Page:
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Pickleball Marriages, Breakups, and Lygoism

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For those pickleball players who enjoy singles, they don’t tournaments have to worry about the dilemma of picking partners. Purely based on numbers, pickleball is really a doubles sport, and, as much so, a mixed doubles sport. One question then is how do you pick a mixed partner, and do you stay with one partner or switch with multiple partners? Following are a few terms that are becoming more common in the pickleball world.

Pickleball Marriage: an exclusive arrangement between two players that they will only play with the other.

Pickleball Break-Up/Divorce: when a Pickleball Marriage ends.

Pickle-lygomist: a player who plays with multiple partners and is not tied to any one exclusively.

Players have different philosophies on how to deal with the ever-increasing difficulty of finding partners that they match well with. Some players will quickly find a partner that they like and decide on a Pickleball Marriage, while others play with multiple partners, never tying themselves to any one partner. Here are a few pros and cons about each of the philosophies.

In a Pickleball Marriage, you don’t have to worry about finding a partner for each tournament. For many players, signing up for a tournament without a partner is something they try to avoid at all costs. Who knows who you may end up with? But in a Pickleball Marriage, you have the understanding that when you and your partner play in a tournament, it will be together. That may cause trouble if one player wants to play in a tournament and the other can’t or doesn’t want to. Sometimes this can lead to a Pickleball Divorce.

A Pickleball Marriage also allows both players to get comfortable and familiar with the other player’s playing style. This can be incredibly helpful. Knowing who covers the middle, who gets the overheads, who runs back for lobs, knowing when to cover more court if the partner is pulled off, and being familiar with your partner’s shot selections are all huge advantages that longtime partners have over a team that is playing together for the first time.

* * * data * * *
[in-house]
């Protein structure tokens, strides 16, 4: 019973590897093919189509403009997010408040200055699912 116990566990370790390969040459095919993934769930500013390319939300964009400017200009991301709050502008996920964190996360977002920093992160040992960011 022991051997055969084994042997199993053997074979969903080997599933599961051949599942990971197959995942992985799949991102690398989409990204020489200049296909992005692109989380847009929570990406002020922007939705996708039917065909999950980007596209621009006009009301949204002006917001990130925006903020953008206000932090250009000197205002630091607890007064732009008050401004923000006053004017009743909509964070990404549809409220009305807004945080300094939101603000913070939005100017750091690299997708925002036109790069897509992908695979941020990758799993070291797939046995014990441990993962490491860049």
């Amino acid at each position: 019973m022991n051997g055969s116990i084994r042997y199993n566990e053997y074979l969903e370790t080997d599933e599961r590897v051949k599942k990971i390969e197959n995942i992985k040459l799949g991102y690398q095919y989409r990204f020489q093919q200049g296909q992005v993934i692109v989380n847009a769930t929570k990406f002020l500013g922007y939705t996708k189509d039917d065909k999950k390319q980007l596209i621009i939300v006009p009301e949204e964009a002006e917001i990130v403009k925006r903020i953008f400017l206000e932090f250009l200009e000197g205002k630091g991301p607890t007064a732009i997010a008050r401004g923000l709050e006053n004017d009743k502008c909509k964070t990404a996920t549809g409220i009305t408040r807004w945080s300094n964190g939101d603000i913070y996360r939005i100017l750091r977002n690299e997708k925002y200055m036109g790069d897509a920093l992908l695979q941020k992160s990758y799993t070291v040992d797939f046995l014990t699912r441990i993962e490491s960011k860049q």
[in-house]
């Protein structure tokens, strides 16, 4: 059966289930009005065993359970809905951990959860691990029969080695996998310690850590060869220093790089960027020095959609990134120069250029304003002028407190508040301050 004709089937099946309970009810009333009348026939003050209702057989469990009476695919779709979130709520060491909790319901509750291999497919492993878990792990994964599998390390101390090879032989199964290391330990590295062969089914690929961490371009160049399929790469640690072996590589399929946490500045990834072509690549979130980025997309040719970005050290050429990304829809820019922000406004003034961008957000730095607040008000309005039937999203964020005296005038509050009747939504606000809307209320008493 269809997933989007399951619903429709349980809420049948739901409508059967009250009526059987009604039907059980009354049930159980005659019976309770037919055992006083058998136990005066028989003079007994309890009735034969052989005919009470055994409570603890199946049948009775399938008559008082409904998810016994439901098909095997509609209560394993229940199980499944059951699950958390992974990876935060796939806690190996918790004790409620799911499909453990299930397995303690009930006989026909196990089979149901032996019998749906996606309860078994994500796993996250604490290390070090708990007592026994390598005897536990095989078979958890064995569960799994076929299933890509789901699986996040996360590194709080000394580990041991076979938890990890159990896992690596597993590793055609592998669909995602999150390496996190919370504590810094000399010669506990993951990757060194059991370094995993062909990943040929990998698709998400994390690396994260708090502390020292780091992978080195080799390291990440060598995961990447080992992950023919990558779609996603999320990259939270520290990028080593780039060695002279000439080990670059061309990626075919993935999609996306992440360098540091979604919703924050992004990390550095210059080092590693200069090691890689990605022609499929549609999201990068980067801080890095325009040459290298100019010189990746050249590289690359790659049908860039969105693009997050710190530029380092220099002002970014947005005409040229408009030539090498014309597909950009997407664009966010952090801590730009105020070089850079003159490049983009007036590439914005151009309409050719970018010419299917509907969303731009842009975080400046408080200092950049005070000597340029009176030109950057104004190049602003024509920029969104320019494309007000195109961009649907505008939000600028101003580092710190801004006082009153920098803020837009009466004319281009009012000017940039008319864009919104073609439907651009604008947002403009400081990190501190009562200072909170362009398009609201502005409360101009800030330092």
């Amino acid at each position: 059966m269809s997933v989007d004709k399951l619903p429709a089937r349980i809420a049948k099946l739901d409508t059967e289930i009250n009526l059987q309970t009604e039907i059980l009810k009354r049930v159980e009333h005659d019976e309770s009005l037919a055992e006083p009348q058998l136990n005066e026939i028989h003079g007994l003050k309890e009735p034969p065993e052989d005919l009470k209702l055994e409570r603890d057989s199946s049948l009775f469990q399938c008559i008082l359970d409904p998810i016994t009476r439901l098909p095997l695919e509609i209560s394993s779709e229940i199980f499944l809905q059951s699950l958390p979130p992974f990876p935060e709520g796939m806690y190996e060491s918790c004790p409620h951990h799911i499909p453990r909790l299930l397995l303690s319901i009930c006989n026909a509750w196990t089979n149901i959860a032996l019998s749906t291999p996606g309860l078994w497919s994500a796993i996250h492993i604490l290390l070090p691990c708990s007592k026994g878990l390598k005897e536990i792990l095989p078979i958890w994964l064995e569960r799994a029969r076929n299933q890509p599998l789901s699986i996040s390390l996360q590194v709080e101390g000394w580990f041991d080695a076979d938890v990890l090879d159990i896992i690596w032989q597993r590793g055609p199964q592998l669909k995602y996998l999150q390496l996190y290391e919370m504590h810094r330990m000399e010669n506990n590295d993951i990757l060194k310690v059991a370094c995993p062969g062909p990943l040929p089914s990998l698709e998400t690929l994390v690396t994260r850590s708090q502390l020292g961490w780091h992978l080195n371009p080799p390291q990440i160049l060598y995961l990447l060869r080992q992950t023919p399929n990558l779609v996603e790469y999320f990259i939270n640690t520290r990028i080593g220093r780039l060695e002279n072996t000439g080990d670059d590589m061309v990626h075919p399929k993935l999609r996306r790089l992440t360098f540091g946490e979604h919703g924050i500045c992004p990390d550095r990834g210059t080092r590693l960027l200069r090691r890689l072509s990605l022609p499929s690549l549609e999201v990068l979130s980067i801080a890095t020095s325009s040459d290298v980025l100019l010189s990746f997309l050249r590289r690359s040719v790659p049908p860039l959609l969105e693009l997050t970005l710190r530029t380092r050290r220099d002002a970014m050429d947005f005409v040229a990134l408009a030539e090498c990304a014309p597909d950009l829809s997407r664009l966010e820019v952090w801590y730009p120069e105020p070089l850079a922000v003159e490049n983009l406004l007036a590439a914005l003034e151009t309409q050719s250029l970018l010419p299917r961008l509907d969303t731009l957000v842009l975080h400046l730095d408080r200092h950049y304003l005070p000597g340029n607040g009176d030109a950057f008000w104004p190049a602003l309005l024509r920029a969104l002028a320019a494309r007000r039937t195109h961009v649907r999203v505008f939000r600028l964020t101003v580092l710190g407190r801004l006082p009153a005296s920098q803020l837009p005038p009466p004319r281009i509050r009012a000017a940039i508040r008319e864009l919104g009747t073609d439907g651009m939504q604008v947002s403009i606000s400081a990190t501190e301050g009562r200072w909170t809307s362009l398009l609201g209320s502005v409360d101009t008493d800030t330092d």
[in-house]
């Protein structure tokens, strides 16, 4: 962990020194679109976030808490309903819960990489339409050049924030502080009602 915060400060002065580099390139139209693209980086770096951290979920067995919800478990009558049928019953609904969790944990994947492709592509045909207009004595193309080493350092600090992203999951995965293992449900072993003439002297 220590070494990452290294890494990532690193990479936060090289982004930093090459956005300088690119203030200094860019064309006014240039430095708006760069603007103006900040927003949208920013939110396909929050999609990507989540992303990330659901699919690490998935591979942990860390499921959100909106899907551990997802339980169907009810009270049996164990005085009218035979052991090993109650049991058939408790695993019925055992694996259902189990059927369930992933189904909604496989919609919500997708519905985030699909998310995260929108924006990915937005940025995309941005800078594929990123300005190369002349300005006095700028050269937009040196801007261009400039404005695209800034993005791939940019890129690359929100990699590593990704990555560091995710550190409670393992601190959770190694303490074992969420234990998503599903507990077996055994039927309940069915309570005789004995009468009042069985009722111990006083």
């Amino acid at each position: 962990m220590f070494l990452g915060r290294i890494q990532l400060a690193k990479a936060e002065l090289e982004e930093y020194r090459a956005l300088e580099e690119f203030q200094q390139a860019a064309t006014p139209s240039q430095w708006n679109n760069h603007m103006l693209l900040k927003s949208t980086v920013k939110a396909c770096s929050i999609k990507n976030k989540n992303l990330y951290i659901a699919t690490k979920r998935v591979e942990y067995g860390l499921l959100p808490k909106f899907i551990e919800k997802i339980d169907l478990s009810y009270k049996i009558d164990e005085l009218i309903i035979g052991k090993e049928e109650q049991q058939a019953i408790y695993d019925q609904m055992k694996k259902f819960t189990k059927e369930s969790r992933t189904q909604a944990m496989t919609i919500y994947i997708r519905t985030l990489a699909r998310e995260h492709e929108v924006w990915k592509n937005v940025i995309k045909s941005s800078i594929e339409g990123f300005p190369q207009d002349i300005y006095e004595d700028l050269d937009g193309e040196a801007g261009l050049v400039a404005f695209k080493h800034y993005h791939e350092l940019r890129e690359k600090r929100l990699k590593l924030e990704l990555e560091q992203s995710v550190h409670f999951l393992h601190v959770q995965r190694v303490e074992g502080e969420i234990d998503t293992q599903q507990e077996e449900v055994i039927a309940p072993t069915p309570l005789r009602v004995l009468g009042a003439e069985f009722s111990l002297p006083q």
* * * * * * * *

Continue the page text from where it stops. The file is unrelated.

Unfortunately, players can grow apart in their Pickleball Marriage. This can lead to Pickleball Divorce, which can either be a mutual decision or one-sided. When a partnership breaks up, it can be hard. Some players will just stop playing tournaments. Others will try to find new partners. It can be daunting for many players to find new partners after playing with someone else for so long, but the best way to do it is get out there and play! Pick-up games are a great way to play with people before deciding to partner with them in a tournament.

For some players, having a routine partner is not important. These players have several partners they play with, and there is no exclusivity. These “Pickle-lygomists” have the option of playing with different partners each tournament, if they want. This is not a very common practice for several reasons. Most people want a partner they can rely on to play with in multiple tournaments, mainly for the reasons listed above. It also requires the player to find new partners each time. This can be hard, as many players prefer to stick with one partner. There is also the possibility that a player switches partners frequently because the player is hard to play with. If that is the case, and that becomes that player’s reputation, it can become even harder to find new partners. While it may be fun playing with different partners in each tournament, players should be careful not to hurt their partner’s feelings and should be clear that they are not looking for a Pickleball Marriage!

Some people have said, “Never play with your significant other.” Others say they will never play with anyone but their significant other. What is right for you? There are several factors involved with deciding to play with your significant other. Are you both at a comparable level? In tournaments, players can always play in a division above their rating, but they can’t play below. If you are a 4.5 and your spouse is a 3.0, your spouse would have to join you in playing in the 4.5 bracket. That would be hard for him/her, as well as for you both as a team. Another important thing to consider is whether you both want to play with each other. Would the partnership be because of a desire to play together, or an obligation? If it is an obligation, there is the potential for resentment, which could lead to Pickleball Divorce. Also, a team off the court may not necessarily work well ON the court. Ask yourselves, “Do we play well together?” Are your playing styles complimentary? And most importantly, do you have fun playing together?

No matter what your own philosophy is, be it a Pickleball Marriage, Pickle-lygomy, or if you do decide to choose your real-life partner to be your pickleball partner, it is important to discuss how you hope things will work with your partner, before the tournament starts, so that everyone has fun and your partnership never ends up in a Pickleball Divorce!

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